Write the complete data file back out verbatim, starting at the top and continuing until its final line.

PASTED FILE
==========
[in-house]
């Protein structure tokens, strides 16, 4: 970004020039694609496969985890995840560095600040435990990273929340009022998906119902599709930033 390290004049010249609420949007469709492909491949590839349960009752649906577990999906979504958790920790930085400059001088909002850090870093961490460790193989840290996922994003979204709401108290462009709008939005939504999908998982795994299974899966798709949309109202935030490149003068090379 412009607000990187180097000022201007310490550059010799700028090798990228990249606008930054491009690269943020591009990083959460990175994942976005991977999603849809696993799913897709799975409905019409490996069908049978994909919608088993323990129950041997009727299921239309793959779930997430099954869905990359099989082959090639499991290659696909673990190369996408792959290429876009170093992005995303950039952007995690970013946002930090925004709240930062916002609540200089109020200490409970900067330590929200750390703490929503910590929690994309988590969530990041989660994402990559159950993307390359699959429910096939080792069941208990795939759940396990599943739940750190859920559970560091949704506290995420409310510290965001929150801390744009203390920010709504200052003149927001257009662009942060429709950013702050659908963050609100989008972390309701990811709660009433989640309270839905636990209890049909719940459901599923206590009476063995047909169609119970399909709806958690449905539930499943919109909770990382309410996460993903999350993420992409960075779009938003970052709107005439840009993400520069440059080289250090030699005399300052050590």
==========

[in-house]
């Protein structure tokens, strides 16, 4: 970004020039694609496969985890995840560095600040435990990273929340009022998906119902599709930033 390290004049010249609420949007469709492909491949590839349960009752649906577990999906979504958790920790930085400059001088909002850090870093961490460790193989840290996922994003979204709401108290462009709008939005939504999908998982795994299974899966798709949309109202935030490149003068090379 412009607000990187180097000022201007310490550059010799700028090798990228990249606008930054491009690269943020591009990083959460990175994942976005991977999603849809696993799913897709799975409905019409490996069908049978994909919608088993323990129950041997009727299921239309793959779930997430099954869905990359099989082959090639499991290659696909673990190369996408792959290429876009170093992005995303950039952007995690970013946002930090925004709240930062916002609540200089109020200490409970900067330590929200750390703490929503910590929690994309988590969530990041989660994402990559159950993307390359699959429910096939080792069941208990795939759940396990599943739940750190859920559970560091949704506290995420409310510290965001929150801390744009203390920010709504200052003149927001257009662009942060429709950013702050659908963050609100989008972390309701990811709660009433989640309270839905636990209890049909719940459901599923206590009476063995047909169609119970399909709806958690449905539930499943919109909770990382309410996460993903999350993420992409960075779009938003970052709107005439840009993400520069440059080289250090030699005399300052050590």